El Salvador's Civil War: A Study of Revolution

By Hugh Byrne | Go to book overview

4
Fighting Different Wars:
Insurgent and Counterinsurgent
Strategies from the January 1981
FMLN Offensive to Mid-1984

In early October 1979 El Salvador was ruled by a military regime in alliance with a small landed oligarchy that was threatened by a growing leftist insurgency and a powerful grassroots opposition, and viewed internationally as a pariah for its gross human-rights violations.By the end of 1980, as the long-heralded FMLN offensive approached, the political, social, and military contours of El Salvador had been changed in fundamental ways.

The country was governed by a civilian-military junta that united conservative military officers with representatives of the PDC. The interests of these two groups differed greatly: The PDC emphasized reforms to regain the popular support it had lost in the previous decade and to undercut the left; the armed forces focused on military and paramilitary violence to defeat the left.But they were held together by U.S. pressure and the aid provided to hold off attacks from the left.

Significant economic reforms had been implemented giving land to thousands of peasants and taking the commanding heights of the economy out of the hands of the traditional elite. Although it was weakened, however, the economic and political power of the oligarchy was not broken. Phase 2, the major element of the agrarian reform that would have affected properties between 375 and 1,250 acres and taken over 60 percent of the coffee land, was postponed to the distant future.

Right-wing opponents of the junta and its reforms, funded by very wealthy landowners and in collusion with the military High Command, unleashed an unprecedented wave of violence against suspected leftists.Although this campaign of terror did not achieve its

-73-

Notes for this page

Add a new note
If you are trying to select text to create highlights or citations, remember that you must now click or tap on the first word, and then click or tap on the last word.
One moment ...
Default project is now your active project.
Project items

Items saved from this book

This book has been saved
Highlights (0)
Some of your highlights are legacy items.

Highlights saved before July 30, 2012 will not be displayed on their respective source pages.

You can easily re-create the highlights by opening the book page or article, selecting the text, and clicking “Highlight.”

Citations (0)
Some of your citations are legacy items.

Any citation created before July 30, 2012 will labeled as a “Cited page.” New citations will be saved as cited passages, pages or articles.

We also added the ability to view new citations from your projects or the book or article where you created them.

Notes (0)
Bookmarks (0)

You have no saved items from this book

Project items include:
  • Saved book/article
  • Highlights
  • Quotes/citations
  • Notes
  • Bookmarks
Notes
Cite this page

Cited page

Style
Citations are available only to our active members.
Buy instant access to cite pages or passages in MLA, APA and Chicago citation styles.

(Einhorn, 1992, p. 25)

(Einhorn 25)

1. Lois J. Einhorn, Abraham Lincoln, the Orator: Penetrating the Lincoln Legend (Westport, CT: Greenwood Press, 1992), 25, http://www.questia.com/read/27419298.

Cited page

Bookmark this page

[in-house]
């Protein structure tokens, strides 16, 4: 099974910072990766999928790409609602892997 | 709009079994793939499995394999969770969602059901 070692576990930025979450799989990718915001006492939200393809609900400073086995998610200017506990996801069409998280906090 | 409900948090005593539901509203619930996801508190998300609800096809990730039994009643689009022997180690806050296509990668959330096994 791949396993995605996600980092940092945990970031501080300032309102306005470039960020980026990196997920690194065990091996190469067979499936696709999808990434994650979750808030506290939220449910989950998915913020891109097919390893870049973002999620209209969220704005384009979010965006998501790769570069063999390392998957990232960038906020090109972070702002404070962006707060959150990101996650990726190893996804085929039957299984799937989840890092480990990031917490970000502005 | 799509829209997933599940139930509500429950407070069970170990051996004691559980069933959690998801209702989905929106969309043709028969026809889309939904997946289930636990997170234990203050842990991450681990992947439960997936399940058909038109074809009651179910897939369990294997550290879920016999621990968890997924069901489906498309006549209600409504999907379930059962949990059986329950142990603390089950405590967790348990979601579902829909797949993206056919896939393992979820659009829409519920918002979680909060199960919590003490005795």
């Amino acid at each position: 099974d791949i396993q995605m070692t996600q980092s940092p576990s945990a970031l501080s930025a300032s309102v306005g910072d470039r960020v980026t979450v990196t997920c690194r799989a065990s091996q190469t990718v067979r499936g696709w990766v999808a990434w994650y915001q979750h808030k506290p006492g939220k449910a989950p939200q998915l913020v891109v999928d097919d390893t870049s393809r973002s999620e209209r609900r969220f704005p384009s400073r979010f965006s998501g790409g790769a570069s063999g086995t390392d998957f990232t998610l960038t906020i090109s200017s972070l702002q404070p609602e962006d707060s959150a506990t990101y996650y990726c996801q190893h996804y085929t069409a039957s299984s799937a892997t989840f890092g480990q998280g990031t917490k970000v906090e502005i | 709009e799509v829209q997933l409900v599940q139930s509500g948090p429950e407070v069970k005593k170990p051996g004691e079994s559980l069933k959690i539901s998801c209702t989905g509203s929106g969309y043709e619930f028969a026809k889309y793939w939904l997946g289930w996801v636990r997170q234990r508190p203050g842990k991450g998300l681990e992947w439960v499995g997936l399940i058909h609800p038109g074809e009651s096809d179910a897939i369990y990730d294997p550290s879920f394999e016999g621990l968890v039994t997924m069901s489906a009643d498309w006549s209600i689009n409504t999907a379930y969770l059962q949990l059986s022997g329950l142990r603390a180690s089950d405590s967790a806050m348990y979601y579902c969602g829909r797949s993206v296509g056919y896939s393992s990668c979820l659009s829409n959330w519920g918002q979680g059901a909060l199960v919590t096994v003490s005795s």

El Salvador's Civil War: A Study of Revolution
Table of contents

Table of contents

  • El Salvador's Civil War - A Study of Revolution *
  • Contents vii
  • Preface ix
  • 1: Strategy and Revolution 1
  • 2: The Origins of El Salvador's Crisis 17
  • 3: Preparation for War 53
  • 4: Fighting Different Wars 73
  • 5: The Primacy of the Political 121
  • 6: Resolving the Conflict Through Negotiations 169
  • 7: Conclusion 197
  • Epilogue 213
  • Acronyms 215
  • Bibliography 219
  • Index 229
  • About the Book 242
Settings

Settings

Typeface
Text size Smaller Larger Reset View mode
Search within

Search within this book

Look up

Look up a word

  • Dictionary
  • Thesaurus
Please submit a word or phrase above.
Print this page

Print this page

Why can't I print more than one page at a time?

Help
Full screen
/ 242

matching results for page

    Questia reader help

    How to highlight and cite specific passages

    1. Click or tap the first word you want to select.
    2. Click or tap the last word you want to select, and you’ll see everything in between get selected.
    3. You’ll then get a menu of options like creating a highlight or a citation from that passage of text.

    OK, got it!

    Cited passage

    Style
    Citations are available only to our active members.
    Buy instant access to cite pages or passages in MLA, APA and Chicago citation styles.

    "Portraying himself as an honest, ordinary person helped Lincoln identify with his audiences." (Einhorn, 1992, p. 25).

    "Portraying himself as an honest, ordinary person helped Lincoln identify with his audiences." (Einhorn 25)

    "Portraying himself as an honest, ordinary person helped Lincoln identify with his audiences."1

    1. Lois J. Einhorn, Abraham Lincoln, the Orator: Penetrating the Lincoln Legend (Westport, CT: Greenwood Press, 1992), 25, http://www.questia.com/read/27419298.

    Cited passage

    Thanks for trying Questia!

    Please continue trying out our research tools, but please note, full functionality is available only to our active members.

    Your work will be lost once you leave this Web page.

    Buy instant access to save your work.

    Already a member? Log in now.

    Oops!

    An unknown error has occurred. Please click the button below to reload the page. If the problem persists, please try again in a little while.